Modi Defends Citizenship Law as Toll Grows in India Protests
(Bloomberg) -- Prime Minister Narendra Modi has staunchly defended India’s contentious new religion-based citizenship law in an address to a mass rally in the capital New Delhi, while elsewhere in the country the death toll from violent protests against the legislation crept higher.
He asked voters to thank the parliament for pushing through the law last week and accused opposition parties of making up lies about the amendments, urging protesters to avoid damaging homes and property. “If you hate Modi take out your anger on Modi,” he said at the launch of his party’s campaign to elect a local government in the national capital region of Delhi.
In his previous rally, Modi stoked tensions further by saying protesters could be identified by their clothes, a reference to headscarves and other Islamic attire.
At least 17 people have been killed in the state of Uttar Pradesh, four in Assam and two in Karnataka as police cracked down on demonstrators. More than 1,200, including political leaders, have been detained after authorities tried to quash the protests that have spread to almost all major Indian cities. In New Delhi, 26 people have been sent to judicial custody, including Chandrashekhar Azad, leader of a lower caste political grouping Bhim Army.
The new law bars undocumented Muslims from neighboring nations including Pakistan, Afghanistan and Bangladesh from seeking citizenship in India, while allowing those from other religions to do so. It’s seen as a precursor to a nationwide citizens’ register that aims to weed out illegal migrants and which critics say is expected to be used against Muslim citizens by the government led by the Hindu nationalist BJP -- a claim Modi denied on Sunday.
Modi blamed main opposition Indian National Congress, other political opponents and intellectuals for fomenting violence and spreading rumors, while emphasizing his government’s work for poor and Muslim citizens. He sought to distance his government from the planned national citizenship register, saying there had been “no discussion” on the issue.
Yet his Minister of Home Affairs Amit Shah has said several times, including in Parliament, that the register, which began in Assam, would be implemented across the country. “You understand the chronology,” Shah said at a press conference in April. “First there will be Citizenship Amendment Bill. Refugees will be given citizenship. After that the NRC will be implemented for the entire country.”
“The Citizenship Act and NRC have nothing to do with each other,” Modi said. “India’s Muslims are not being sent to any detention camps.” The BJP had deleted tweets on NRC and Shah’s comments from its timeline after protests intensified.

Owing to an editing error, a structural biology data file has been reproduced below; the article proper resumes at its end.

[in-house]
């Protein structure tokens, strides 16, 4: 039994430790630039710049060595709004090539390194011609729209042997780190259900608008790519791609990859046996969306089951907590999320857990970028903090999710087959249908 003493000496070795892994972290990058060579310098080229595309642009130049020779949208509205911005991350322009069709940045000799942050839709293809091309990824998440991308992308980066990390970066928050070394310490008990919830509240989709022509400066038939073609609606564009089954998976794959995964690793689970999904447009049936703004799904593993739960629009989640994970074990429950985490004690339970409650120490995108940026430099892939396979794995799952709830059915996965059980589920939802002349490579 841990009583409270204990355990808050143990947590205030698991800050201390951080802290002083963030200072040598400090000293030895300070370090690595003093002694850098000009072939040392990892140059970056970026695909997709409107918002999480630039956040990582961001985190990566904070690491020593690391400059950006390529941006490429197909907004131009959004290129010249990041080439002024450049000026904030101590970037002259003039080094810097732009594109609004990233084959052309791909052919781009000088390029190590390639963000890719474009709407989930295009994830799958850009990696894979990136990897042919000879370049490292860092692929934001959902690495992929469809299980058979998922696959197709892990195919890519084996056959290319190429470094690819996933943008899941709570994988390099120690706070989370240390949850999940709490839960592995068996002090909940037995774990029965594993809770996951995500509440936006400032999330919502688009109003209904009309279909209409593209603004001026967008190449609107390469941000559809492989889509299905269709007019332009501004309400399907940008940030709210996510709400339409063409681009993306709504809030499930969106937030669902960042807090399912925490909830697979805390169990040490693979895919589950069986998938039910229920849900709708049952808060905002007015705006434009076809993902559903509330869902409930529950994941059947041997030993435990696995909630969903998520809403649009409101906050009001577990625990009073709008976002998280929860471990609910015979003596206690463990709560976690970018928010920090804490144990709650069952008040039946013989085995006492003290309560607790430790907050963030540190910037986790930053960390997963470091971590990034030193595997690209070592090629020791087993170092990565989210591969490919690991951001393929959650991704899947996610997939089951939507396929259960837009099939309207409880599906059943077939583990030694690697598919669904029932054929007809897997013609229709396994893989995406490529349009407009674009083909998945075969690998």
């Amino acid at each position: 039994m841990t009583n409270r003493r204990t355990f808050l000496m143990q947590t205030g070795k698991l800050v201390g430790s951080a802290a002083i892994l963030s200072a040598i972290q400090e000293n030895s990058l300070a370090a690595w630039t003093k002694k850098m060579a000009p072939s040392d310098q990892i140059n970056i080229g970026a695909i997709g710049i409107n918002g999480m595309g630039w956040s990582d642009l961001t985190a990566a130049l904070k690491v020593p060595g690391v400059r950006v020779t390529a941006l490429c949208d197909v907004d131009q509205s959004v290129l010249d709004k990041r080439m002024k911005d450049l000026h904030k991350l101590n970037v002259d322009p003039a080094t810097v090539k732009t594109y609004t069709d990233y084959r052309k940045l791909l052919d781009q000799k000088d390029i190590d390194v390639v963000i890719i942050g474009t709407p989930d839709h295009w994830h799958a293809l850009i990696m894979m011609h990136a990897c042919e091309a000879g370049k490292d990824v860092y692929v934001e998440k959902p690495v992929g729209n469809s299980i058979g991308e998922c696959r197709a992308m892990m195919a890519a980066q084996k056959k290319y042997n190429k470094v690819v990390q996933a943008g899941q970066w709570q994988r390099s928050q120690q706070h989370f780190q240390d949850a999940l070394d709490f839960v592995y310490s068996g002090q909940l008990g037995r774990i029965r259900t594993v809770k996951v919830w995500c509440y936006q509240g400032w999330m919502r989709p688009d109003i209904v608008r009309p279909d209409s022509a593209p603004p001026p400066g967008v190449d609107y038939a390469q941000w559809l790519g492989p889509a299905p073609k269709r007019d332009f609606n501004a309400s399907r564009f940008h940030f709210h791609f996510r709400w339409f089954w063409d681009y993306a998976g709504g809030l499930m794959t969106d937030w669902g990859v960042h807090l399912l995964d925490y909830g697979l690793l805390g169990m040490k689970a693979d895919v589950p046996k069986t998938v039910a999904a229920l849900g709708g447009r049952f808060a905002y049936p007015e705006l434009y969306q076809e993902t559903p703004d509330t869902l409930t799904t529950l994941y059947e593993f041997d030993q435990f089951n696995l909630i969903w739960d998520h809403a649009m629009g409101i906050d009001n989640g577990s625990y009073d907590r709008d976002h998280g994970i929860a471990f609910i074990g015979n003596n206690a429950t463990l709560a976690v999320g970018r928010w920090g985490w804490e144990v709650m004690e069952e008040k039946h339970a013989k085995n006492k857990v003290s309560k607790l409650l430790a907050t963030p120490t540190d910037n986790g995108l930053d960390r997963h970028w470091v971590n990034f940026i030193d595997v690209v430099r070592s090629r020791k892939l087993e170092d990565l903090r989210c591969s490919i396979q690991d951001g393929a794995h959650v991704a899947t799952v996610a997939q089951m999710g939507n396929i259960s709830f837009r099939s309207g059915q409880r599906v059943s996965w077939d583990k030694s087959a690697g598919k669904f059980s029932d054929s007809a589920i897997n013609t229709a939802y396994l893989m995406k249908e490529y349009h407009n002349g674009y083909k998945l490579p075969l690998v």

The attempts to change the narrative come amid the nationwide unrest that’s presented the first real challenge to Modi in his six-year reign. The Citizenship Amendment Act is the third move that adversely affects Muslims -- who form about 14% of India’s 1.3 billion population -- since Modi won a resounding second term in May. In August, his government revoked regional autonomy in Muslim-majority Indian Kashmir. Last month, the Supreme Court handed Hindus control of the disputed site of a demolished mosque. Modi’s party has promised to build a temple there.
India’s actions have raised concerns internationally. India lodged a protest against Malaysian Prime Minister Mahathir Mohamad’s criticism of the law. Pakistan’s Prime Minister Imran Khan on Saturday issued a series of tweets warning of the possibility that India may pose a threat to his nation to divert attention from the protests. He didn’t expand on the nature of the threat.
“This sequence of events has dramatically accelerated negative international press attention that began with the abrogation of Article 370 in August,” said Paul Staniland, assistant professor of political science at the University of Chicago who specializes in political violence and international security in South Asia, referring to the status of Kashmir. “These protests seem to have received more sustained international attention because of their all-India character.”
Modi’s ruling party is stepping up public outreach programs across India to garner support for the law demonstrators say is an attack on the country’s secular constitution. The Rashtriya Swayamsevak Sangh, the BJP’s parent organization, will also carry out a door-to-door campaign.
At the same time, the government has tried to quash protests by warning broadcasters to “abstain” from showing content that’s “against the maintenance of law and order or which promotes anti-national attitudes,” according to a Ministry of Information and Broadcasting letter tweeted by the Times of India.
©2019 Bloomberg L.P.